Smith Building Goes Solar

view from above the smith building showing new solar panels

The Michael Smith Natural Resources Building, administrative home of the Warner College of Natural Resources, has gone solar this spring along with numerous other buildings on main campus.

With the new LEED Certified addition, the College added to its facilities for the first time in several decades and the building has been embraced by the College and campus communities since its opening in August, 2018. At that time, infrastructure was installed to ensure an easy upgrade with solar when the timing was right. And that time has now come.Evening at Smith Building with view from Lory Student Center Plaza

The 425 solar panels that now grace the roof of the Smith Building have a rating of 170kW and will produce an annual kWh output of 246,000 kWh of electricity, according to CSU Energy Engineer, Carol Dollard, who has been part of a team that led the effort to add solar arrays on campus buildings. The solar energy produced will offset over 20 percent of the total energy use of the Smith Building. The building addition also features timed lighting in all its rooms and building occupants are always encouraged to reduce their energy use by turning off equipment when it is not in use, for example.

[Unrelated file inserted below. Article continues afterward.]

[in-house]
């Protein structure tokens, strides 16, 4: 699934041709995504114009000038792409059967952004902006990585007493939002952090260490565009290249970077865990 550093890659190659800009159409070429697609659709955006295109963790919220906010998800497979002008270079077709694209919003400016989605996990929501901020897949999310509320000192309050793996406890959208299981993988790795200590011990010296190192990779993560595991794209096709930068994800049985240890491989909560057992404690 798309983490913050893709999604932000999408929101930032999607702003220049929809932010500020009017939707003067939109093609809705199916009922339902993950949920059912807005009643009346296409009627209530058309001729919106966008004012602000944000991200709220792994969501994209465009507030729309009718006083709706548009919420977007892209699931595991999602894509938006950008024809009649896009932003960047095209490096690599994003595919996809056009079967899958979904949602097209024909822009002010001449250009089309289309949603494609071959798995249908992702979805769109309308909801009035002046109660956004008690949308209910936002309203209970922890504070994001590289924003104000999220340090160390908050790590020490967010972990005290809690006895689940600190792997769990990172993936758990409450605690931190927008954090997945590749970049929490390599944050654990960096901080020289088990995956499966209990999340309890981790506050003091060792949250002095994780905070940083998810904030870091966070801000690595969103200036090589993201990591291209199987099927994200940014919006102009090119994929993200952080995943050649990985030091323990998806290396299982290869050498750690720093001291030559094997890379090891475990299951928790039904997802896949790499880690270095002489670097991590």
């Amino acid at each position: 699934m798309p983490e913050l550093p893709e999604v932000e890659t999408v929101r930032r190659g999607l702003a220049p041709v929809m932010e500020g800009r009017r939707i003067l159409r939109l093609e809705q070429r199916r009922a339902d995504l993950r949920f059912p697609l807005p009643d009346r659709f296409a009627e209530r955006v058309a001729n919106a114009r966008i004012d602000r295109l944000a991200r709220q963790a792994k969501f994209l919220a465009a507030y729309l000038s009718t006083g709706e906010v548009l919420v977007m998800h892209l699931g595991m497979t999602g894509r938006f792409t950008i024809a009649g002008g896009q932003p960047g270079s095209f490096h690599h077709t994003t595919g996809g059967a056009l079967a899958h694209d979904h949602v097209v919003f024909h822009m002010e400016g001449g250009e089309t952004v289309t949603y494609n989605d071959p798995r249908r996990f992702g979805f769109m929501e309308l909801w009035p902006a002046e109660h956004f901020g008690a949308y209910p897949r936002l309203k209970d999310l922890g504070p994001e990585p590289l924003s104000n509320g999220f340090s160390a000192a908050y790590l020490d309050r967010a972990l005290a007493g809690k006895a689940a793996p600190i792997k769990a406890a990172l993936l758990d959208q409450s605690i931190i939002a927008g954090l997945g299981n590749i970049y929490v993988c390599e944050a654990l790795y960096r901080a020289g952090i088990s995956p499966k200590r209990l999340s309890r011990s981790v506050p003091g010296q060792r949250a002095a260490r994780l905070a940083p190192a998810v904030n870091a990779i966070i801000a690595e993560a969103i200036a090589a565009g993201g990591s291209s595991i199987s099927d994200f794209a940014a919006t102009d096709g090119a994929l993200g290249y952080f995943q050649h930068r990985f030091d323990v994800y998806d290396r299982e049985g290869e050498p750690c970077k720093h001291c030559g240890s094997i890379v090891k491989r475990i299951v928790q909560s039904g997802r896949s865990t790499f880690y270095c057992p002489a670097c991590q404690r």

“This is a wonderful feature to add to our building and a fantastic way for us to participate in a campus-wide program that truly represents our community values for sustainability,” said Dean John Hayes, who led the efforts to build the addition during his tenure as Dean of the Warner College. “The offset to the electrical use in the building will assist with the University and local municipal goals to have 100 percent renewable electricity by 2030.”

overhead view of new solar array on Smith Building

The Smith Building array has been part of a much larger, campus-wide effort with partner Namasté Solar and Solaris Energy, which overall, has the potential to nearly double the amount of solar energy on CSU’s Fort Collins Campuses. 20+ different sites on main campus, including the Smith Building, have been a part of this project.